U.S. officials scrambled Wednesday night to put the Israeli-Palestinian peace talks back on track, a day after tactics by both sides derailed the process.
Palestinian president Mahmoud Abbas surprised both Israelis and Americans late Tuesday by signing letters of accession to 15 multilateral treaties and conventions, including the Geneva Conventions on the laws of conflict. Such accession is a right Palestine gained by its being upgraded to an observer state by the UN General Assembly in 2012, but the Palestinians had agreed to put it off during the peace process
Though denounced by Israeli officials and criticized even by the White House, the Palestinian leadership defended its action as a legitimate response to Israel breaking a promise to release some 26 Palestinian prisoners by March 29.
With a few bold strokes of his pen, the bespectacled Mr. Abbas, an advocate of non-violence, seized the diplomatic upper hand and had Israel worried.
The 15 international conventions the Palestinians are seeking to join is just a first group, Riyad Mansour, the Palestinian ambassador to the United Nations, said Wednesday. Depending on Israel's actions, more applications could follow, including seeking to join the International Criminal Court.
The Palestinians made it clear in their statement Wednesday that they want the peace process to proceed and have pledged to continue negotiating until the current round runs its course on April 29. Whether they have anyone with whom to negotiate is another matter, as the flabbergasted Israelis had yet to agree to return to the table as of late Wednesday.
The Palestinian Authority "took the difficult decision to postpone accession to multilateral treaties and conventions in exchange for the release of 104 pre-Oslo prisoners in four stages," the Palestine Liberation Organization said in a statement Wednesday, referring to Palestinians who have been in Israeli prisons since before the Oslo Accord of 1993. The March 29 group was to be the final stage of these releases.
When that day came and went, the Palestinians gave Israel a 24-hour ultimatum: either release the prisoners or Palestine would press ahead with its efforts for full sovereign recognition.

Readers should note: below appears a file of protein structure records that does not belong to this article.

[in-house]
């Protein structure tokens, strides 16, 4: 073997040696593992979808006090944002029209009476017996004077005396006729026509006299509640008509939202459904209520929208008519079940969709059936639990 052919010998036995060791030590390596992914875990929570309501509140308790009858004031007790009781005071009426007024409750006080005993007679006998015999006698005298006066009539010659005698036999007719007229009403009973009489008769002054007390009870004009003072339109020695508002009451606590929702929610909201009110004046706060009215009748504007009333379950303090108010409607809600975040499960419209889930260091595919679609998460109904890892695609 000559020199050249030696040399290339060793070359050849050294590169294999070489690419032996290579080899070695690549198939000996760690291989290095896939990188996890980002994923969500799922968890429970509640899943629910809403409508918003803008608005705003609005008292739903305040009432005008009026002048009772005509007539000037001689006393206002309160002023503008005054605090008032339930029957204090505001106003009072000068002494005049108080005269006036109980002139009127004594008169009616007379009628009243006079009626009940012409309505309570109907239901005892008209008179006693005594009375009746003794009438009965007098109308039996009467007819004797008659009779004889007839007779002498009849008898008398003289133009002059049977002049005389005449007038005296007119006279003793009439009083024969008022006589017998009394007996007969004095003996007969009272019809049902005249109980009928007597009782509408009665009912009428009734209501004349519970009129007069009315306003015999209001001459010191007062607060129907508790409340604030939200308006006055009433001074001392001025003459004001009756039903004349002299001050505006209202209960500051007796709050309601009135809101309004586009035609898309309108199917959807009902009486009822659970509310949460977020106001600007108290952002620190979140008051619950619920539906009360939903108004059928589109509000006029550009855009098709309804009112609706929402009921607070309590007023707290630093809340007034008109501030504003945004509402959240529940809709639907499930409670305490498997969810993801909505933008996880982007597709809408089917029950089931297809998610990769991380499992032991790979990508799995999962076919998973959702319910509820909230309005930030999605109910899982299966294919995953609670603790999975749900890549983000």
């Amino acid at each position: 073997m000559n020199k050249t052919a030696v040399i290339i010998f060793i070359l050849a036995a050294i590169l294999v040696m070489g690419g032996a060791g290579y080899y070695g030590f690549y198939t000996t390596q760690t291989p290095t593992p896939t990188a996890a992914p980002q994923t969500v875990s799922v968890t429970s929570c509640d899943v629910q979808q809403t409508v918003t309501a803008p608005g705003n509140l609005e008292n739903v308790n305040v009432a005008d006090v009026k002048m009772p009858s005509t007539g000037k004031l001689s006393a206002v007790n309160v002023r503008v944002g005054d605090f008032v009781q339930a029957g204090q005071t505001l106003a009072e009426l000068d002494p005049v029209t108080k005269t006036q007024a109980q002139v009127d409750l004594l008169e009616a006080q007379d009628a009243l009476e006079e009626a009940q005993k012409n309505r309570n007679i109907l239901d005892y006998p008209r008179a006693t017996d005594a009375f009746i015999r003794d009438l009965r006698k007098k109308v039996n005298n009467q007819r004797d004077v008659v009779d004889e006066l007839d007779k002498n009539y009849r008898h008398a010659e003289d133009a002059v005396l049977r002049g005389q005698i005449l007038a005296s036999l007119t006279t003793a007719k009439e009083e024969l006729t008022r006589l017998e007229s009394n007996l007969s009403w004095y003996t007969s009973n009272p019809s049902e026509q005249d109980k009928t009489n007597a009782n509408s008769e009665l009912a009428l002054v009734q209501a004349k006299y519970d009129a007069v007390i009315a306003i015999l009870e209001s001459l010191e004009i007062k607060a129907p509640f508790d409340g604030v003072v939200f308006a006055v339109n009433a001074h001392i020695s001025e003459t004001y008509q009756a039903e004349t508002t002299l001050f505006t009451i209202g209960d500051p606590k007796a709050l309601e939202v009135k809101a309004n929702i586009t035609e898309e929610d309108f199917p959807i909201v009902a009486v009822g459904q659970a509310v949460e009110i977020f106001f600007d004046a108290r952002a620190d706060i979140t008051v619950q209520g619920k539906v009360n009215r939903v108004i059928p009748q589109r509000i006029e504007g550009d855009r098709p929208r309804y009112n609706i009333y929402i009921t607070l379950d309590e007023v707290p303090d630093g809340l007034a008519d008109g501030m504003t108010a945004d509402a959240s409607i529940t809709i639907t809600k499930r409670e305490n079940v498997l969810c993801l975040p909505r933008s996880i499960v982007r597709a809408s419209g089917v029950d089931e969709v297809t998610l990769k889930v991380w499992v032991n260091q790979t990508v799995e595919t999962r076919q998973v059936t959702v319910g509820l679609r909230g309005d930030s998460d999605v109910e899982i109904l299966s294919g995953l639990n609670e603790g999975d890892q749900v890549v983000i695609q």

Israel did not appear to take the threat seriously and said it would not release any more prisoners until the Palestinians agreed to extend the peace talks beyond the end of April.
U.S. Secretary of State John Kerry, whose indefatigable efforts had made the peace talks possible last July, had apparently suggested to Prime Minister Benjamin Netanyahu that another larger prisoner release might persuade Mr. Abbas to continue talks. But that might not be approved by Mr. Netanyahu's right-wing coalition cabinet.
To make approval easier, Mr. Kerry appears to have raised the possibility of Washington releasing Jonathan Pollard, an American naval intelligence analyst who has served more than 28 years of a life sentence for divulging classified secrets to Israel.
Mr. Pollard's release has long been sought by Israeli leaderswho have admitted to his spying mission and who accorded him Israeli citizenship a decade after his arrest. But though some Israelis would have welcomed the release, the freedom of Mr. Pollard meant little to the Palestinian leadership, other than another example of Israel being rewarded for what Palestinians view as intransigence.
By Tuesday, the Palestinian leadership had lost all patience and the PLO governing council voted unanimously to empower Mr. Abbas to seek further international recognition.
Even leaders of Hamas, the rival Palestinian movement that controls the Gaza Strip, applauded the Abbas action.
Foreign Minister Avigdor Lieberman said Israel had done "all it could to try and reach a settlement with the Palestinians, and now the ball is in their court."
Tourism Minister Uzi Landau warned the Palestinians "will pay a heavy price," for their action, suggesting Israel might respond by annexing parts of the West Bank.
"One of the possible measures will be Israel applying sovereignty over areas which will clearly be part of the State of Israel in any future solution," he told Israel Radio.
Supporters of Israel in the U.S. congress threatened to cut off funding to the Palestinian Authority unless it desisted from its international efforts.
Republican Kay Granger, who chairs a House subcommittee on foreign appropriations, said the Obama administration "must send a clear message to the Palestinians that the only path to statehood is through a negotiated agreement with Israel, not through unilateral attempts at the UN."
A spokesman for U.S. President Barack Obama attempted to spread the blame. "We are disappointed by the unhelpful, unilateral actions that both parties have taken in recent days," Josh Earnest said.
U.S. officials privately expressed anger Tuesday when Israel reissued tenders for 708 homes in Gilo, a suburban Jerusalem neighbourhood being built on land occupied by Israel since the 1967 Six-Day War.
With a report from Associated Press